2. In high volatility trading times, set your profit target > your stop loss. If the market is moving up and down in 10 tick blocks every minute, then you are just as likely to hit a 5 tick move as an 8 tick move. So just set your profit target higher than your stop loss but still reasonable for the range. You will still end up with 50% / 50% odds of hitting either, but the tick value will be higher.

You can code all of the logic I shared and with the right adjustments have some success with these approaches.

But outside of this I honestly don't think there is much else....

Just my two cents though....

Ian



Revan View Post
Cheers for the information, I am not the guy that has the infrastructure for HFT, I am already getting the type of results you mentioned on the sim, my estimated position is always near the back of the que, the market trades and while I'm waiting for my fill the order flow changes it's direction, one idea to counter this would be to scratch often, very often but it doesn't seem all that desirable does it?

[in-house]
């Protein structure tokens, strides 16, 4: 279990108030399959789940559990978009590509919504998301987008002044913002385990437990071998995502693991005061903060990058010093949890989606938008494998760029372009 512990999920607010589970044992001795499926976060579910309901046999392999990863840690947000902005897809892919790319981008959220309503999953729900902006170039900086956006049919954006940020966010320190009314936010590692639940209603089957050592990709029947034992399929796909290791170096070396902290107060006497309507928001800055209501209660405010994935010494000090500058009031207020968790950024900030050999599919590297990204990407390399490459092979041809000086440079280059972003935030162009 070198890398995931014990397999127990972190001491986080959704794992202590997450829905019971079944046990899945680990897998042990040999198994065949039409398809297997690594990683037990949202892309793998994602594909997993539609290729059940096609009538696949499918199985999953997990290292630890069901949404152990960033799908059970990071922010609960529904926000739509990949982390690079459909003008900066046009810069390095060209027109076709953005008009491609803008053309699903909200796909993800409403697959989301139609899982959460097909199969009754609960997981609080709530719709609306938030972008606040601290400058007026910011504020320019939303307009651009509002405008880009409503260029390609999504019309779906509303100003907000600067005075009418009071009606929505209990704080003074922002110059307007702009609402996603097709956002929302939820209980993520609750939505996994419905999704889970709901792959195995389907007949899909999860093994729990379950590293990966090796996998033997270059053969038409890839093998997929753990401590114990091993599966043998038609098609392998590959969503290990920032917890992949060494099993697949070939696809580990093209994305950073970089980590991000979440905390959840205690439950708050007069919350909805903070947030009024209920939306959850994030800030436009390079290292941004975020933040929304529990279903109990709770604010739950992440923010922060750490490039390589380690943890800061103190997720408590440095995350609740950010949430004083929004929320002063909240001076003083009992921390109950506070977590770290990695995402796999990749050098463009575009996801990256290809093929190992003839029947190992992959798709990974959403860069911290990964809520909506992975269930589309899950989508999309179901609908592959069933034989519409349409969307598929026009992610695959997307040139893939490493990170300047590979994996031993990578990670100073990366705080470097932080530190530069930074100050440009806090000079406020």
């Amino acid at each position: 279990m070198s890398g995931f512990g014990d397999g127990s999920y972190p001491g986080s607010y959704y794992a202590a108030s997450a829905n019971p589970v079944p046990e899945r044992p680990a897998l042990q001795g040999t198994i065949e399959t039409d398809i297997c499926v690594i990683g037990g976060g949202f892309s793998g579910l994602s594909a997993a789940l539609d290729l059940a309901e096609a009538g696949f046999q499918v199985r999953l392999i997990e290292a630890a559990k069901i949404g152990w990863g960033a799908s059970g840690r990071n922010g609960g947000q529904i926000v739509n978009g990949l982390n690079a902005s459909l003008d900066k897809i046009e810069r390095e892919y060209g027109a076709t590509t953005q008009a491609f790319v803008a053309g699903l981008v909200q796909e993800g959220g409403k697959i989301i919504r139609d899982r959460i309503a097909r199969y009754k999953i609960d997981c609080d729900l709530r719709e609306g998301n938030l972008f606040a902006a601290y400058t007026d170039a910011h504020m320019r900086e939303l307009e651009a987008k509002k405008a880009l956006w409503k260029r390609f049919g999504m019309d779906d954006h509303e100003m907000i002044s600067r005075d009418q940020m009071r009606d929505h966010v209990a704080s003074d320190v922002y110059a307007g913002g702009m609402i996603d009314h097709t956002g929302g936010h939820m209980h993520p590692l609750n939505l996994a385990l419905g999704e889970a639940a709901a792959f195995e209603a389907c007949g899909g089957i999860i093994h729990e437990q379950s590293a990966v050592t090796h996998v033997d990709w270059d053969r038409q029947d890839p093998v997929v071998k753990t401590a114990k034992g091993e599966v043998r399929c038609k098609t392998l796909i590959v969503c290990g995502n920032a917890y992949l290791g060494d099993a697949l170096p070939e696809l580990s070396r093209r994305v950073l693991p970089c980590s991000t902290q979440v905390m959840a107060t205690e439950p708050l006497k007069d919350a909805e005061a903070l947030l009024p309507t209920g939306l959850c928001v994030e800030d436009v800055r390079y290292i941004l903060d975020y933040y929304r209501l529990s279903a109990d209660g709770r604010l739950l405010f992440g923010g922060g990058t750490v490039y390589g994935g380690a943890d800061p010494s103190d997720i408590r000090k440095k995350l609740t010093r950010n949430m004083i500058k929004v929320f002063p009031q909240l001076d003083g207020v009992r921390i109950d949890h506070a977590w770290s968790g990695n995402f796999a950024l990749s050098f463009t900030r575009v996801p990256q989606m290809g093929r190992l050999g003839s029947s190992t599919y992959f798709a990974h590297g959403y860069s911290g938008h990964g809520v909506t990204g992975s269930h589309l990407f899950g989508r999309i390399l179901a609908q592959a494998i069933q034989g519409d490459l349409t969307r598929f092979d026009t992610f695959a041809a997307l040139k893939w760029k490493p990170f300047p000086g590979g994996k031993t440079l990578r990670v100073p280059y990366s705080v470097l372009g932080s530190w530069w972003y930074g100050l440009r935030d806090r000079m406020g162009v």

This thread has answered my questions regarding the requirements of these types of orders, upon thought I feel what I need to do is forget one tick and go for identifying runs of momentum to get 4 or 5

But what strategies identify momentum across multiple ticks, when you can't see the order flow (at least tick for tick), I think there are methods that exist but I am not familiar with them yet, they will be key to my approach considering the demands of HFT, perhaps some kind of volume profile study etc but I'm not sure.



Thanks for saving me time and headache Ian, Kudos.


In the analytical world there is no such thing as art, there is only the science you know and the science you don't know. Characterizing the science you don't know as "art" is a fools game.